A hotel that reinvigorates life

“The Best Exotic Marigold Hotel” could be this summer’s “The
Avengers” for the seniors crowd, judging by the near sellout Mother’s
Day audience, consisting mostly of older people, where I viewed the

Focusing on seven British senior citizens, “Marigold” is often
funny, sometimes touching, and ultimately an invigorating story of
seven lives, that despite years of experience, still have more room
to reach out and learn.

Judi Dench, Tom Wilkinson, Bill Nighy and Maggie Smith, well known
and proven English performers, form the nucleus of this group that
comes together to stay at The Best Exotic Marigold Hotel in India. As
expected, most of these people are going to experience culture shock,
and how they adapt, or fail to do so, forms the emotional foundation
of the movie.

Although an ensemble piece, Dench’s Evelyn Greenslade is at the
core, as her blog observations serve as the voice-over narrative.
Evelyn is recently widowed and along with coping with the sorrow of
losing her husband of 40 years, she discovers that all the trust she
had put into her husband to take care of her was betrayed by his
flawed handling of finances.

Also reeling from financial setbacks are Douglas and Jean Ainslee
(Nighy and Penelope Wilton), a couple whose marriage really has been
over for a long time.

Also in the group are two people, Marge Hardcastle (Celia Imrie) and
Norman Cousins (Ronald Pickup), hoping to find and renew a romantic
glow in an exotic location.

Wilkinson’s Graham Dashwood is a retired judge and the only member
of the group with a history long ago in India, but it was a blot in
his life of which he hopes to atone.

And finally, Smith’s Muriel Donnelly is a wheelchair-bound woman in
need of a hip replacement and clearly the fish out of water with the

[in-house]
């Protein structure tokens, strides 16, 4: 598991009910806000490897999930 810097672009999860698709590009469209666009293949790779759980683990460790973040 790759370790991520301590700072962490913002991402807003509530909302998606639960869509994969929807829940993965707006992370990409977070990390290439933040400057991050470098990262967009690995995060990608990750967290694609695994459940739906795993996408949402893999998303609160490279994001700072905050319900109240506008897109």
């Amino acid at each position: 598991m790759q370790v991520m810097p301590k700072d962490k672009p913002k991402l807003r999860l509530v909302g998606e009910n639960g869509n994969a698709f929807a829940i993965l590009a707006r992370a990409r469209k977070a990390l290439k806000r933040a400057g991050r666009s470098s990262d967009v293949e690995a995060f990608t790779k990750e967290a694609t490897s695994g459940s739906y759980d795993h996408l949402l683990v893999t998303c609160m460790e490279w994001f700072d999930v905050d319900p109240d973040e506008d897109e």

usual bigotry that makes her initially scared and unpleasant.

The owner of the hotel is Sonny Kapoor (Dev Patel from “Slumdog
Millionaire”) an overly optimistic dreamer hoping to turn the hotel
into the success that eluded his father. Sonny’s cheery nature and
ambition outweigh his skills. In the meantime, his love for Sunaina
(Tena Desae) is meeting family resistance.

“Marigold,” directed by John Madden (“Shakespeare in Love”) and
written by Ol Parker based on the novel “These Foolish Things” by
Deborah Moggach, weaves through the new challenges of these people,
who arrive to find the hotel not nearly as pristine and luxurious as
the brochure indicates.

For a person so trusting and protected most
of her life, Evelyn adapts well in the new environs, getting a job
and breaking down language and cultural differences. Graham goes off
each day in pursuit of reconnecting with his past. While Jean
sequesters herself at the hotel, immersed in self-pity and
negativity, husband Douglas embraces a tourist spirit and soon finds
himself drawn to Evelyn.

Marge and Norman offer the lighthearted aspects of the movie as they
go on the hunt for love and excitement. Muriel, of course, learns
valuable lessons about the unreliability of stereotyping, shocked
that what she viewed as boorish behavior on her part is
misinterpreted and actually appreciated.

Sonny grows too as he must summon the self-confidence to confront
those standing in the way of his objectives and his love for

There are a few surprise resolutions and others that were quite
predictable. In the end, the lessons are not earth-shattering
revelations, just reinforcements of things already known if not
entirely accepted. These people emerge knowing a little bit more
about themselves, acknowledging that older age does not mean the end
of schooling.

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